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The Pastel Journal

The Pastel Journal May/June 2020

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Pastel Journal covers topics of interest to working pastelists as well as those who work in pastel as an additional medium along with those who are just experimenting with the medium.

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6 Numeri

in questo numero

2 minuti
paint for joy

As we prepare to send this issue to the printer, we’ve only just begun to deal with the Covid-19 outbreak in the U.S. It’s hard to imagine, but when we planned and prepared these articles, the novel coronavirus wasn’t anywhere on our minds. Writing now, in the final week of March, we have no way of knowing what the situation will be when this issue is delivered, but we hope—whatever the cirucmstances—that the joy of art can provide a welcome respite. Struggling with uncertainty isn’t unique to the year 2020, of course, and it’s encouraging to remember that people have pushed through hard times in the past and that this resilience continues. The quote referenced here, by German-American artist and teacher Hans Hofmann (1880–1966), to a “pessimistic attitude” was made more…

1 minuti
pastel party

Conceived as a single unified environment, the two-floor exhibition, “Nicholas Party: Pastel,” was on view in New York City at The FLAG Art Foundation, October 10, 2019 through February 15, 2020. The show centered on soft pastel, which experienced a brief golden age in 18th-century Europe, and included work by pastel artists from across the centuries, including Rosalba Carriera, Edgar Degas, Mary Cassatt, Jean-Baptiste Perronneau and others. Venetian-born artist Carriera (1675–1757), described by Party as the centerpiece and impetus of his presentation at FLAG, is credited with not only having popularized small-scale pastel portraiture, but also for revolutionizing the physical medium by binding powders into uniform sticks. Noted for their radiant palettes, lustrous tones and gauzy atmospheric qualities, Carriera’s commissioned portraits of Venetian nobility, grand tourists and European aristocracy made her…

3 minuti
a traditional theme, an untraditional artist

Mary Stevenson Cassatt (American, 1844–1926) was born into a well-to-do family on the north side of Pittsburgh. The Cassatts moved to Philadelphia when Mary was a child, and at the age of 15, she began studying art at the Pennsylvania Academy of the Fine Arts. As a young woman of that era, she was denied the opportunity to work from live models and found the instruction diffi dent. Cassatt went to Paris in 1866, where she encountered a similarly inhospitable atmosphere, but she was able to study privately with prominent instructors and copied at the Louvre. In 1870, she returned to Pennsylvania and was dismayed by the lack of public interest in her work. The following year she wrote, “I have given up my studio and torn up my father’s portrait,…

3 minuti
the cross-training edge

Cut Loose, Have Fun You may find a new medium frustrating at first, when it doesn’t handle in the same way as your primary medium. With practice, however, you’ll begin to have fun with it and will enjoy exploring new approaches—some of which you might be able to apply to your first medium. One of my students, who’s primarily an oil painter but also paints in watercolor, has started adding watercolor over his oil paintings, once dry, and to great effect. I don’t know how archival his method is, but I know he’s having fun. HELLO, VERSATILTY Athletes cross-train because it helps prevent injury, shortens recovery time and increases overall fitness. As a painter, I also cross-train, working equally in pastel and oil and, lately, in gouache. I find that working this way…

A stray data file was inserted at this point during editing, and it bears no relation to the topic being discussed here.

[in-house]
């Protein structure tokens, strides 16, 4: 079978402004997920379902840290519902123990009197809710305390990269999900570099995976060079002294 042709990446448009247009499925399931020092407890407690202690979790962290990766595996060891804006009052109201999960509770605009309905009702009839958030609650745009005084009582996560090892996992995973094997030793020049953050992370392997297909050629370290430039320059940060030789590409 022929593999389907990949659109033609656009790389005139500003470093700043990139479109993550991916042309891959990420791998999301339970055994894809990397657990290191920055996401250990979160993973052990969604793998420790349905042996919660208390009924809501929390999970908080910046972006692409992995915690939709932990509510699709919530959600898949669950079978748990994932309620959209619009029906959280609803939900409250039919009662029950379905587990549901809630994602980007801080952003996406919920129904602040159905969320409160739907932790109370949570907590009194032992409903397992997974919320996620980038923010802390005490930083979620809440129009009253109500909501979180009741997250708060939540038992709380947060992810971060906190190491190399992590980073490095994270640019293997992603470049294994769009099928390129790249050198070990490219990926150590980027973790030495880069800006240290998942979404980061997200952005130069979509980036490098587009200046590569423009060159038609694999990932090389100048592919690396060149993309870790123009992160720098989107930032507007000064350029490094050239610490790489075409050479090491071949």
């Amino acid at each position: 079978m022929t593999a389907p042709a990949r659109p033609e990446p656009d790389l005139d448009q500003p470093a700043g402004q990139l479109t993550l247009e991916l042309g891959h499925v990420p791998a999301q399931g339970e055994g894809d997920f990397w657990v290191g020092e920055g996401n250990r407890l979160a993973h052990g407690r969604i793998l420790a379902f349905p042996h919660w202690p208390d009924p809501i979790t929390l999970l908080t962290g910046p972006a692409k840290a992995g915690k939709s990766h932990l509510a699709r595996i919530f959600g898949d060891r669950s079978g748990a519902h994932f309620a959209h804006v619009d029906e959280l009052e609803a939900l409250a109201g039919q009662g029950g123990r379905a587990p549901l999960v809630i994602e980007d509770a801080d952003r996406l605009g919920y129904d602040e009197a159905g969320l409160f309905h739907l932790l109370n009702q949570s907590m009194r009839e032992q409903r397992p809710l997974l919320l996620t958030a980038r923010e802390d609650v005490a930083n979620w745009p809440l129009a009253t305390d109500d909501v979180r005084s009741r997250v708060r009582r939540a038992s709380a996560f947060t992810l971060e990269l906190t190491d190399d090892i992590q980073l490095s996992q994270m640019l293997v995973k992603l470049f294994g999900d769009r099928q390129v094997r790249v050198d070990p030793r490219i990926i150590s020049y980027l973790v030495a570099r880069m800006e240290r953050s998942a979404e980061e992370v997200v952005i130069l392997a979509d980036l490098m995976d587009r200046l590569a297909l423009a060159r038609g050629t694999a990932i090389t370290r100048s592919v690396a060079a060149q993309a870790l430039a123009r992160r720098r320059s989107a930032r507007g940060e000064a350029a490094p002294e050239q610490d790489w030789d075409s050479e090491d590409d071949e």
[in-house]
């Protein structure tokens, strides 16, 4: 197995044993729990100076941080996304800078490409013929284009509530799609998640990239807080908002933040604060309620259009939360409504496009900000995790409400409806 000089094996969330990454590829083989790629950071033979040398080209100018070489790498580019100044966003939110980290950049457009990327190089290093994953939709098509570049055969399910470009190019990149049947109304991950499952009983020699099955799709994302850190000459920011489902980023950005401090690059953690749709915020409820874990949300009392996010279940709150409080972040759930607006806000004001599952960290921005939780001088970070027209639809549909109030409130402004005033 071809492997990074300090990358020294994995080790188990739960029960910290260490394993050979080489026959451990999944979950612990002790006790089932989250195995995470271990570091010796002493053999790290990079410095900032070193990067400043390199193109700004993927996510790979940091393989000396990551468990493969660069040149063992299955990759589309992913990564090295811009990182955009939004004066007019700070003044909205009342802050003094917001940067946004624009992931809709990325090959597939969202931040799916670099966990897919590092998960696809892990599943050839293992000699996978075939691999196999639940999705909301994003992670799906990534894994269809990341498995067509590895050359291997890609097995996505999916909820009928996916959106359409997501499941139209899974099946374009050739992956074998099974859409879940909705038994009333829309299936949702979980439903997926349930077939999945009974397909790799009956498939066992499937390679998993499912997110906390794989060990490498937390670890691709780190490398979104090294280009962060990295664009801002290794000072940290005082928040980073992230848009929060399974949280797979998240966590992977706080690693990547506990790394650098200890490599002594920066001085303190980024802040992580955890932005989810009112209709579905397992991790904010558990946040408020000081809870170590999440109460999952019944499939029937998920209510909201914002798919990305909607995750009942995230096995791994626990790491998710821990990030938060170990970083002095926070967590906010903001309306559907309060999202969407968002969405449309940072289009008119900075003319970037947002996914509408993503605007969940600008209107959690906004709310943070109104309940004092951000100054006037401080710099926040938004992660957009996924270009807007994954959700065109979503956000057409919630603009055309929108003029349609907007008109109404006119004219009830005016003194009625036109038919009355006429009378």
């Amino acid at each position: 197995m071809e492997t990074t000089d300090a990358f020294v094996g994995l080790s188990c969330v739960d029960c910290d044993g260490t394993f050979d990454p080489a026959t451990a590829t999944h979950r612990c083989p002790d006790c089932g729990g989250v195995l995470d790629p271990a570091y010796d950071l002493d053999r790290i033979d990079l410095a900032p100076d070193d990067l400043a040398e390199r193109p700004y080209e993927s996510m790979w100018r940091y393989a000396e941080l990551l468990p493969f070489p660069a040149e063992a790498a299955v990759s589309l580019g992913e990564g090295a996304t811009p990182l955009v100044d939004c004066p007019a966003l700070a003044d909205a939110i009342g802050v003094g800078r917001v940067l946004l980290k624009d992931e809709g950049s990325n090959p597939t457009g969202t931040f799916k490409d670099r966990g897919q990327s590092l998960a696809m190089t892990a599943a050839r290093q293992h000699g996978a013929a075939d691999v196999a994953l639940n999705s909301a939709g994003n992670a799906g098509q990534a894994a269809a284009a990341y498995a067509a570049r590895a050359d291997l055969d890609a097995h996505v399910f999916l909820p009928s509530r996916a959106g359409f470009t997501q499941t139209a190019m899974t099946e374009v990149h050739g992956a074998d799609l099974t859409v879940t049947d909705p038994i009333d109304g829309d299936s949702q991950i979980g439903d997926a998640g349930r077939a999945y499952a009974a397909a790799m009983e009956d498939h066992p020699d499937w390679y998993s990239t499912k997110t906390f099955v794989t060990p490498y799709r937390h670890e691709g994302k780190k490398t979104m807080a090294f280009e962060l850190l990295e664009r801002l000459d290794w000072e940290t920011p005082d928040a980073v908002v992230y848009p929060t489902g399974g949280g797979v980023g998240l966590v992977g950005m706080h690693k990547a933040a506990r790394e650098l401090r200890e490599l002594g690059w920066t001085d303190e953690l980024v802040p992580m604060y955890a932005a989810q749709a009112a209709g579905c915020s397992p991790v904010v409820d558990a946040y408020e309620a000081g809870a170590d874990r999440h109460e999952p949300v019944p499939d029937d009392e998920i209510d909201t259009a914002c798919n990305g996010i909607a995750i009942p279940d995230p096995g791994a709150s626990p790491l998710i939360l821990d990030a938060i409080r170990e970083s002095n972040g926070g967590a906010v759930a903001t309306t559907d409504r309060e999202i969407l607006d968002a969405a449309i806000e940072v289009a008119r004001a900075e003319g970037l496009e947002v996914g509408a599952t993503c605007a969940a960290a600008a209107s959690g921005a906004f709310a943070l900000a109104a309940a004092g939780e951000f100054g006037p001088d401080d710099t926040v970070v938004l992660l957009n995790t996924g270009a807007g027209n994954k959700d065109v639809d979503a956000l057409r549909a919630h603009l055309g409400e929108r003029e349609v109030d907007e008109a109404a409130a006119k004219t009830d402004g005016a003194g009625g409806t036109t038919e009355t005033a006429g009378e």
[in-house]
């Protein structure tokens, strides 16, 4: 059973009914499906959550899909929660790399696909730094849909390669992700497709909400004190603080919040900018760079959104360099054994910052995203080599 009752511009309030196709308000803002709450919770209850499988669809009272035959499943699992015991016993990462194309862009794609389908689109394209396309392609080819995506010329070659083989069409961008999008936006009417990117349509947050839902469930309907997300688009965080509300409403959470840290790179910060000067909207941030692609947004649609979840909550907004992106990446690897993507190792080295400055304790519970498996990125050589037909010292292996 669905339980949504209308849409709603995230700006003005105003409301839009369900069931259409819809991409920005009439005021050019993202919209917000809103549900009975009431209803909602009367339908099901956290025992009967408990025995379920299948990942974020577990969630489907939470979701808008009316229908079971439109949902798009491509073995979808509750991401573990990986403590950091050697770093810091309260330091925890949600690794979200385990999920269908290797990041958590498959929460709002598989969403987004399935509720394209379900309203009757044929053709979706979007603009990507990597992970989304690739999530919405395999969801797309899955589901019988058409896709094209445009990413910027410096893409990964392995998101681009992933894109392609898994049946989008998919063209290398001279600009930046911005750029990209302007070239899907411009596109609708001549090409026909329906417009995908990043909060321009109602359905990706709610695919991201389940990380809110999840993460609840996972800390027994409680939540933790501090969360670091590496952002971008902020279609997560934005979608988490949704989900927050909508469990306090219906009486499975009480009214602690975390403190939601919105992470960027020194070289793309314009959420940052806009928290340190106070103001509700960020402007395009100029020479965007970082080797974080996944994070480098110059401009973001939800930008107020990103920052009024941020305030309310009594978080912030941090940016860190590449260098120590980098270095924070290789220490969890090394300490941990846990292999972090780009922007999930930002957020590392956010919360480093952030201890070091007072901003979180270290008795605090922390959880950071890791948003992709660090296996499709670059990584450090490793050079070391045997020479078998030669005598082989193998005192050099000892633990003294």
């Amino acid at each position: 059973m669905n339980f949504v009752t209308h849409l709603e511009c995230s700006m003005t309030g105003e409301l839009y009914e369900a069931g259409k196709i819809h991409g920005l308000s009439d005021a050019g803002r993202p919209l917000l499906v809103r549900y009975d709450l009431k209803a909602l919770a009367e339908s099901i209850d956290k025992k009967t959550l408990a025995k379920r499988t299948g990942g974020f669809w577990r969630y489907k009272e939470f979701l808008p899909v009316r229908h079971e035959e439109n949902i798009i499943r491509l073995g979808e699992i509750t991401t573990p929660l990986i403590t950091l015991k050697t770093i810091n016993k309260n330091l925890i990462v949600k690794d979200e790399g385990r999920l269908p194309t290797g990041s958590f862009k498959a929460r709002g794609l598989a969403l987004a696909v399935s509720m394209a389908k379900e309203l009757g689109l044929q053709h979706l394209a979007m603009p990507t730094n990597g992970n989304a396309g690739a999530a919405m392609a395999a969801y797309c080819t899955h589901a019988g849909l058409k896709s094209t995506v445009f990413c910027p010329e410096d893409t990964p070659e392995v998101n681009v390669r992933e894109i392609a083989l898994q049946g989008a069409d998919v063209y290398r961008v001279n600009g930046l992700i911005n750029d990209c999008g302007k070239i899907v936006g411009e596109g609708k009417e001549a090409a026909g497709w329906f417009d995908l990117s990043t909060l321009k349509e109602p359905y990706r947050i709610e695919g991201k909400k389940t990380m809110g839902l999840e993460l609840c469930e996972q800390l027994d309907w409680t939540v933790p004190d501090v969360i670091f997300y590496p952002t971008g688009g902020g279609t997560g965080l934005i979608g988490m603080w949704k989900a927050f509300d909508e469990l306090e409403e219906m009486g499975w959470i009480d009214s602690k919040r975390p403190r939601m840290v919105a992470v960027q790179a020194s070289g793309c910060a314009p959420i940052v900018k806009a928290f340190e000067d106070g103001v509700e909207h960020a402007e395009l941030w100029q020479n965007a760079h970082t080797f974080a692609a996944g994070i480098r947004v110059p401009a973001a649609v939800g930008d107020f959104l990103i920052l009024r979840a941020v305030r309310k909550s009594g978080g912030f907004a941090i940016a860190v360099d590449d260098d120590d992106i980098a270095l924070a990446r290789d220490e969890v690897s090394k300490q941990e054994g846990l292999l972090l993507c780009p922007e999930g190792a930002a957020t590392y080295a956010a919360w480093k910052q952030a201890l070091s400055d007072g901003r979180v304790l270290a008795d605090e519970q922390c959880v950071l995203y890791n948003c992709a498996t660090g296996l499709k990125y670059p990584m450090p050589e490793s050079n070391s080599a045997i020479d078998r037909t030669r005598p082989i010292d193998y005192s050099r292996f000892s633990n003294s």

4 minuti
adding structure to the landscape

One of the most impactful ways I’ve found to add interest and further the narrative in a landscape painting is to place a man-made structure into the scene—a barn, boat, shack, house or car, for example. These objects offer a strong contrast to the natural world and anchor the organic contours of the landscape. They also help to establish a sense of time and place. Here’s the process I follow when painting a landscape that features a man-made object. Selecting a Reference Photo When choosing a reference photo from which to work, I look for: • something that inspires, excites and compels me to paint it. • a strong composition. • a strong foreground, middle ground and background. • a visual lead-in to lure the viewer’s eye to travel to the focal area and then throughout the…

1 minuti
under construction

Consider these six tips to construct better buildings in your paintings. • Look for interesting shapes within shapes. For example, I’ll play up a dynamic shadow shape on a rectangular roof. Shadows of foliage against the side of a house, overlapping trees, farm equipment and people also work to break up a structure’s square and rectangular forms. • Find various viewpoints and angles of the structure. Cropping in at various angles also adds interest. • Adjust the angles. Photos often create sharper angles in a building. A roof line, for example, may appear as though it’s at a 45-degree angle in the photo when, in reality, it’s at a 35-degree angle. I change this slightly in my paintings, although sometimes I like to play up more severe angles for effect. • Know why you’re…